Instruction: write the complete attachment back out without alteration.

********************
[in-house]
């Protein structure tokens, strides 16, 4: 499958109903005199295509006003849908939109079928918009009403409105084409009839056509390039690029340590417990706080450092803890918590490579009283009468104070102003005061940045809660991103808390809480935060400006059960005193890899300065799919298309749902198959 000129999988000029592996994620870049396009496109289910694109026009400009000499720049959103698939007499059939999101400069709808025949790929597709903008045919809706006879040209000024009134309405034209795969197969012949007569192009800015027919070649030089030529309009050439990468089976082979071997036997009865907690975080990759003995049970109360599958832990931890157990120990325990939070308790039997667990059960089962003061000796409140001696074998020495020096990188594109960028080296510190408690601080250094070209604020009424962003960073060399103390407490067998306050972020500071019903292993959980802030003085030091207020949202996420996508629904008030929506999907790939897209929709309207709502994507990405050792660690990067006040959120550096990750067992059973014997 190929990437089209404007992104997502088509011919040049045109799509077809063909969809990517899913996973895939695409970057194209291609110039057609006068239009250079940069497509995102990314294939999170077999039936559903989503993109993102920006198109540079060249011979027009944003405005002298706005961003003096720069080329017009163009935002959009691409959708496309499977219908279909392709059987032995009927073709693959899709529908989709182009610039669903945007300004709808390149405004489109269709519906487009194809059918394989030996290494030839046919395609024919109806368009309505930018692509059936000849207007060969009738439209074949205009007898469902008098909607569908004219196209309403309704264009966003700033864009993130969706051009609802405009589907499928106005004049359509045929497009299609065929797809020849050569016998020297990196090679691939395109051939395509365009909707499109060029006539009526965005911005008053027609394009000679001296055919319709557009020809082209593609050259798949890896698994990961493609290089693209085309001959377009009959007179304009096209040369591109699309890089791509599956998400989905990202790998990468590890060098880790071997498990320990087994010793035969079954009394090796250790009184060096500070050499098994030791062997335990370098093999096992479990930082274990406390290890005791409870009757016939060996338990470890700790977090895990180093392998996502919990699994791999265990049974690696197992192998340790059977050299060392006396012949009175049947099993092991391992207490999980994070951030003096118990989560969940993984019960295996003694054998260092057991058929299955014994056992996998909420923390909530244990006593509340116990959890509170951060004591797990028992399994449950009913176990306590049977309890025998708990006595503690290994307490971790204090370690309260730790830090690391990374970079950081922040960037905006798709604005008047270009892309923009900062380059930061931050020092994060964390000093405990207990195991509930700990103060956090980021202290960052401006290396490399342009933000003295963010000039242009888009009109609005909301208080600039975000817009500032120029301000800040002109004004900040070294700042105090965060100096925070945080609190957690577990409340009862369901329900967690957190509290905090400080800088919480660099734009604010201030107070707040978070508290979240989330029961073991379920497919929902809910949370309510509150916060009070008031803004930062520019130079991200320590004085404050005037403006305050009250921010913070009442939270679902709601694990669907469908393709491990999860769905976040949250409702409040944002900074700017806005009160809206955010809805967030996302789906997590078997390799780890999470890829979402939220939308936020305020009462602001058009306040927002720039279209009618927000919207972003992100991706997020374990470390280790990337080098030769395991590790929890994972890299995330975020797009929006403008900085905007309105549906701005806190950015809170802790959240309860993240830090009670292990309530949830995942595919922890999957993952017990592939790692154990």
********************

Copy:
[in-house]
């Protein structure tokens, strides 16, 4: 499958109903005199295509006003849908939109079928918009009403409105084409009839056509390039690029340590417990706080450092803890918590490579009283009468104070102003005061940045809660991103808390809480935060400006059960005193890899300065799919298309749902198959 000129999988000029592996994620870049396009496109289910694109026009400009000499720049959103698939007499059939999101400069709808025949790929597709903008045919809706006879040209000024009134309405034209795969197969012949007569192009800015027919070649030089030529309009050439990468089976082979071997036997009865907690975080990759003995049970109360599958832990931890157990120990325990939070308790039997667990059960089962003061000796409140001696074998020495020096990188594109960028080296510190408690601080250094070209604020009424962003960073060399103390407490067998306050972020500071019903292993959980802030003085030091207020949202996420996508629904008030929506999907790939897209929709309207709502994507990405050792660690990067006040959120550096990750067992059973014997 190929990437089209404007992104997502088509011919040049045109799509077809063909969809990517899913996973895939695409970057194209291609110039057609006068239009250079940069497509995102990314294939999170077999039936559903989503993109993102920006198109540079060249011979027009944003405005002298706005961003003096720069080329017009163009935002959009691409959708496309499977219908279909392709059987032995009927073709693959899709529908989709182009610039669903945007300004709808390149405004489109269709519906487009194809059918394989030996290494030839046919395609024919109806368009309505930018692509059936000849207007060969009738439209074949205009007898469902008098909607569908004219196209309403309704264009966003700033864009993130969706051009609802405009589907499928106005004049359509045929497009299609065929797809020849050569016998020297990196090679691939395109051939395509365009909707499109060029006539009526965005911005008053027609394009000679001296055919319709557009020809082209593609050259798949890896698994990961493609290089693209085309001959377009009959007179304009096209040369591109699309890089791509599956998400989905990202790998990468590890060098880790071997498990320990087994010793035969079954009394090796250790009184060096500070050499098994030791062997335990370098093999096992479990930082274990406390290890005791409870009757016939060996338990470890700790977090895990180093392998996502919990699994791999265990049974690696197992192998340790059977050299060392006396012949009175049947099993092991391992207490999980994070951030003096118990989560969940993984019960295996003694054998260092057991058929299955014994056992996998909420923390909530244990006593509340116990959890509170951060004591797990028992399994449950009913176990306590049977309890025998708990006595503690290994307490971790204090370690309260730790830090690391990374970079950081922040960037905006798709604005008047270009892309923009900062380059930061931050020092994060964390000093405990207990195991509930700990103060956090980021202290960052401006290396490399342009933000003295963010000039242009888009009109609005909301208080600039975000817009500032120029301000800040002109004004900040070294700042105090965060100096925070945080609190957690577990409340009862369901329900967690957190509290905090400080800088919480660099734009604010201030107070707040978070508290979240989330029961073991379920497919929902809910949370309510509150916060009070008031803004930062520019130079991200320590004085404050005037403006305050009250921010913070009442939270679902709601694990669907469908393709491990999860769905976040949250409702409040944002900074700017806005009160809206955010809805967030996302789906997590078997390799780890999470890829979402939220939308936020305020009462602001058009306040927002720039279209009618927000919207972003992100991706997020374990470390280790990337080098030769395991590790929890994972890299995330975020797009929006403008900085905007309105549906701005806190950015809170802790959240309860993240830090009670292990309530949830995942595919922890999957993952017990592939790692154990």